Startup consulting is big among big businesses. Here’s a selection of the larger enterprises Eric Ries has helped as a coach or consultant.
Adapting Ries’s “most viable product” concept, Procter & Gamble (PG) got two new lines of feminine-hygiene products to the consumer market-testing phase in just one year; it used to take three.
Its FastWorks innovation program is based on Ries’s lean-startup methodology. One positive result: GE’s gas turbine business shifted its model from selling upgrades over time to committing to future changes upfront, a customer-friendly approach. GE (GE) claims $2 billion in additional sales in 2016 as a result.
A devoted lean-startup practitioner, the tax-and-accounting software maker has used its methods to test different approaches to phone support. Small-user-group tests also sped up Intuit’s (INTU) development of a new version of QuickBooks for self-employed workers.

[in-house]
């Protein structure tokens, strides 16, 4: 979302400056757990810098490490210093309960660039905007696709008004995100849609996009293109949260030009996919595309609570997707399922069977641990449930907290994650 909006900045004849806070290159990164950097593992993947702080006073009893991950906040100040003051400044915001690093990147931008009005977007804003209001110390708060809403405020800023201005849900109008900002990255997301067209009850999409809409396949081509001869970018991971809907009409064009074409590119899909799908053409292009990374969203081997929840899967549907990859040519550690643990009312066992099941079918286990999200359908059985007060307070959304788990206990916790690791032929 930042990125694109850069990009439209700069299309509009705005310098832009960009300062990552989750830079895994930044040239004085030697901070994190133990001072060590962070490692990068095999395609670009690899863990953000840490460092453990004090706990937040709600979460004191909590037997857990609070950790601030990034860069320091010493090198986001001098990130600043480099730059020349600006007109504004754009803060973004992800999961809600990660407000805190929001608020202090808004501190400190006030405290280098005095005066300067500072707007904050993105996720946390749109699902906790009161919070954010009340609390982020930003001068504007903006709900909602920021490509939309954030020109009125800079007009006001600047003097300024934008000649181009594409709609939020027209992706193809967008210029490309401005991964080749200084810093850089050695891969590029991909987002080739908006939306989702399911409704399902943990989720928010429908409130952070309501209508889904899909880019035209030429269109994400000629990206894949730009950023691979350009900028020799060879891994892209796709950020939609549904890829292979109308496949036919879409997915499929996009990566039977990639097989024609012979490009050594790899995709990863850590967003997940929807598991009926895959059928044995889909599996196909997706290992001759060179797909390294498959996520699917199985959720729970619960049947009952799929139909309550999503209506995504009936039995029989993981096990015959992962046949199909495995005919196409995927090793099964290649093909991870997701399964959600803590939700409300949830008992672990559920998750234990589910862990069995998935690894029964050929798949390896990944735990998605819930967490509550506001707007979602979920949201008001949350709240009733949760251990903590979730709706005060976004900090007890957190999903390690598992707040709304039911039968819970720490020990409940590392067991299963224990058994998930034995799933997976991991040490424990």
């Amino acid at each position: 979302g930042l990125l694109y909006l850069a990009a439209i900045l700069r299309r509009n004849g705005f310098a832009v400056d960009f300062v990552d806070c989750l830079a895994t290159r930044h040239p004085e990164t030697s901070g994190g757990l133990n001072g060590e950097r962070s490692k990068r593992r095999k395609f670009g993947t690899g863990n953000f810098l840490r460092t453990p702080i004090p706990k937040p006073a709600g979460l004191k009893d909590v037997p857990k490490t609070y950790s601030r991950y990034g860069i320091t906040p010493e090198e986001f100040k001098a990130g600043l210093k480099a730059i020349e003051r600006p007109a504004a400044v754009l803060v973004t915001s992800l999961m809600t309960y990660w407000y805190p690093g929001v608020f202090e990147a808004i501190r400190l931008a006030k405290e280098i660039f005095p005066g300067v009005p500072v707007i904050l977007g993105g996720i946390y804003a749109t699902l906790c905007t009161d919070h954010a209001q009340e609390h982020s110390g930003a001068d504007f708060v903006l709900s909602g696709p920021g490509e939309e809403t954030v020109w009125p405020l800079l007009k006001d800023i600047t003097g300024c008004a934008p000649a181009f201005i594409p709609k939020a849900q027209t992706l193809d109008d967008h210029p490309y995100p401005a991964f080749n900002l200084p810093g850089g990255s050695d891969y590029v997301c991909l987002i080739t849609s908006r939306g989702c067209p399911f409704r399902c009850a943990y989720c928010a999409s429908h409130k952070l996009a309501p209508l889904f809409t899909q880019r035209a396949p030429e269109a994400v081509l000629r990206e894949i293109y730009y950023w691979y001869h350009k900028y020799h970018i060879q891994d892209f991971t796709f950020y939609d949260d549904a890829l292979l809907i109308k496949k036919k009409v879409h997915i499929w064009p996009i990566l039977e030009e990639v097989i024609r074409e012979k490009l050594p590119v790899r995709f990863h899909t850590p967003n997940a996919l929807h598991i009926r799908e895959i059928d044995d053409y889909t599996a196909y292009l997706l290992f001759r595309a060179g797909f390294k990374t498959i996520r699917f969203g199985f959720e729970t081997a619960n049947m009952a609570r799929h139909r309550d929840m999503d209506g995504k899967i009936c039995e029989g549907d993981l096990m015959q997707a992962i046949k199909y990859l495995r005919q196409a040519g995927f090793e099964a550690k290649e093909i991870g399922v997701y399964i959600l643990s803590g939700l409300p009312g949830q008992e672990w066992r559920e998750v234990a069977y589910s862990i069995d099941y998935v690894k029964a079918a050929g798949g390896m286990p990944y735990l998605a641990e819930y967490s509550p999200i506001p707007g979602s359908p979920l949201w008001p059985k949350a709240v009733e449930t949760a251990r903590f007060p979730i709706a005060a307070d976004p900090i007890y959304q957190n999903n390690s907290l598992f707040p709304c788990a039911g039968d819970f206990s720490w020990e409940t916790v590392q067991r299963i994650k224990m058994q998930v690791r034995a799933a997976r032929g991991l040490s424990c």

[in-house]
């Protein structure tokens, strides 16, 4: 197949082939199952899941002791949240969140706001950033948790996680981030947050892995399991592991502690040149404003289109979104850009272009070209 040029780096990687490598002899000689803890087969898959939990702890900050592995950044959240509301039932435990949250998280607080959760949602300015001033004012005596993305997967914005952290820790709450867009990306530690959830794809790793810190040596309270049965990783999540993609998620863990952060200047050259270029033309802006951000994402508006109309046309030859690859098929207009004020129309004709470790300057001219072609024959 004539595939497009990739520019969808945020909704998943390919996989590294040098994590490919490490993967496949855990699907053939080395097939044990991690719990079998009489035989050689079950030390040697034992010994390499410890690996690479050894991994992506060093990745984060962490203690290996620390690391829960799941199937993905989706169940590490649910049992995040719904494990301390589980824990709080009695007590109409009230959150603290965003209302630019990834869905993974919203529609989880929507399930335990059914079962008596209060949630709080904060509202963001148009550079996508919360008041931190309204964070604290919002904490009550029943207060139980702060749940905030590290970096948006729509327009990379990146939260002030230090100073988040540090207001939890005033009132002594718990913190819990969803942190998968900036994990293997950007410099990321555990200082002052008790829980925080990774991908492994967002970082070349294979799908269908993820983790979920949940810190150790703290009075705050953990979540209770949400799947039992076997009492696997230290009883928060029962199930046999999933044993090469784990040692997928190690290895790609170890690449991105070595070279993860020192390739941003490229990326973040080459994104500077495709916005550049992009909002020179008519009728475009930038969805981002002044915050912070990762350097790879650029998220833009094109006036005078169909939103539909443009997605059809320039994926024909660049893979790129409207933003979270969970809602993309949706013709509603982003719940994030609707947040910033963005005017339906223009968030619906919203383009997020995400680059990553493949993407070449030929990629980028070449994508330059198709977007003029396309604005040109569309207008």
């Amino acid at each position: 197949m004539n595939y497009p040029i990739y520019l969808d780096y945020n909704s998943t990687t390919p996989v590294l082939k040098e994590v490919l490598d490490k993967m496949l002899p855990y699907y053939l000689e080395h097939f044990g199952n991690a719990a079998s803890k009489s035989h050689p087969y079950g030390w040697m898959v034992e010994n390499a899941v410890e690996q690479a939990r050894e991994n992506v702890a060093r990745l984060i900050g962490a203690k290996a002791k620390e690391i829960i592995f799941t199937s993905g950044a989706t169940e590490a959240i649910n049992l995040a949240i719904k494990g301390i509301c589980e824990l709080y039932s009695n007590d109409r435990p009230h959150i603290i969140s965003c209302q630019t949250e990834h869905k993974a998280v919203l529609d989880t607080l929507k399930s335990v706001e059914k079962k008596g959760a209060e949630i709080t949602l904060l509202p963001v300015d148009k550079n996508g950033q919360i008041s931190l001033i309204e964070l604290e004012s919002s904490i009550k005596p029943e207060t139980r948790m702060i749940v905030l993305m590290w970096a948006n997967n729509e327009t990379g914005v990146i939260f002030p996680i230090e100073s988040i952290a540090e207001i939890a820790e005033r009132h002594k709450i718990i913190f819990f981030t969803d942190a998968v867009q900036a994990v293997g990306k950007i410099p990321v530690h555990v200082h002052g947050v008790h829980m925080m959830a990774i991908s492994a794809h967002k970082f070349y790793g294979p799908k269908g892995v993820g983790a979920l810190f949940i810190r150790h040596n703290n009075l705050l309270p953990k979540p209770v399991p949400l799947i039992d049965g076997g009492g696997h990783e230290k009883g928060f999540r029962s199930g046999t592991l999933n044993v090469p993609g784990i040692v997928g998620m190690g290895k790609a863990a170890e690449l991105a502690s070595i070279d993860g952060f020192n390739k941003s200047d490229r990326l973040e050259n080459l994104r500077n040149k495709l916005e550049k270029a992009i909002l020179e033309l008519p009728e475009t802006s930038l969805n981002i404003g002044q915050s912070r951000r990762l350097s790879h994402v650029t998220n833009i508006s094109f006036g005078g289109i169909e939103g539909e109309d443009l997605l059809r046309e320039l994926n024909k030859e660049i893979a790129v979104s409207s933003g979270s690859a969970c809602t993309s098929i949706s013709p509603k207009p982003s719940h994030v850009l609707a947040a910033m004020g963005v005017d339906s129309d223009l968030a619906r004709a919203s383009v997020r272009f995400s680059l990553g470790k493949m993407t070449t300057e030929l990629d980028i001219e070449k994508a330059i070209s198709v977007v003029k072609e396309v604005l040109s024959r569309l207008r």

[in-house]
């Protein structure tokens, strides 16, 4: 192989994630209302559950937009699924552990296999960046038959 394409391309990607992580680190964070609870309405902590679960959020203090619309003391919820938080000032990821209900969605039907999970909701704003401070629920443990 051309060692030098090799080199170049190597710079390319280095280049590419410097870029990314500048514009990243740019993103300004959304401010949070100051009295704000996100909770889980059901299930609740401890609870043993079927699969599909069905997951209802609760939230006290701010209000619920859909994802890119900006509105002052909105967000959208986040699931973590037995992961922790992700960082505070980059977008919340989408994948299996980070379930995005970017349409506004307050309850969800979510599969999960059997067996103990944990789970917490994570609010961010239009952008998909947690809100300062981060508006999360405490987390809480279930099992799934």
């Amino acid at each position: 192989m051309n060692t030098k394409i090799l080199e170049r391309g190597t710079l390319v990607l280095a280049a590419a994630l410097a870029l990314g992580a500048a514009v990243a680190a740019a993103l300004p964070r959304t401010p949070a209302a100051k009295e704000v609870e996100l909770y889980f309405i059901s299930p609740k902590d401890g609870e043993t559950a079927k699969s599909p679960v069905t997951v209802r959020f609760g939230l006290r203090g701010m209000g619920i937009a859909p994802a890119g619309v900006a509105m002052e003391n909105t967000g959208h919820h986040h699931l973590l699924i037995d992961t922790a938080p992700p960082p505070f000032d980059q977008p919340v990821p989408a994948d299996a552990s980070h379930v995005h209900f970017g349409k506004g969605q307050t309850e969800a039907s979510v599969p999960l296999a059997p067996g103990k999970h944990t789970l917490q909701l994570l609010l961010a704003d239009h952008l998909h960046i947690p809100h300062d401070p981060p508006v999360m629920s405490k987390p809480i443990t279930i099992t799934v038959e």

The VC arm of the banking giant uses “growth boards,” another Ries-ian construct, to hold periodic “Deal Day” meetings where internal teams can pitch investment ideas and act on them quickly, though only for relatively low-risk, non-needle-moving opportunities.
National Security Agency
Generating the codes that govern the U.S. nuclear arsenal used to require two NSA staffers to share a “no-lone” room for hours at a time. The intelligence agency’s product incubator relied on lean-startup testing to develop a system allowing staffers to do the work from separate locations via secure smartcard log-ins, without compromising safety.
The automaker is an original inspiration to Ries for its pioneering embrace of lean manufacturing techniques, including small batch sizes, rapid iteration, and seeking input from workers. Now Toyota (TM) is using lean-startup tactics to find new approaches to connected-car technology, an area where it lags rivals.
A version of this article appears as a sidebar in the article “The Accidental Guru” in the March 2018 issue of Fortune.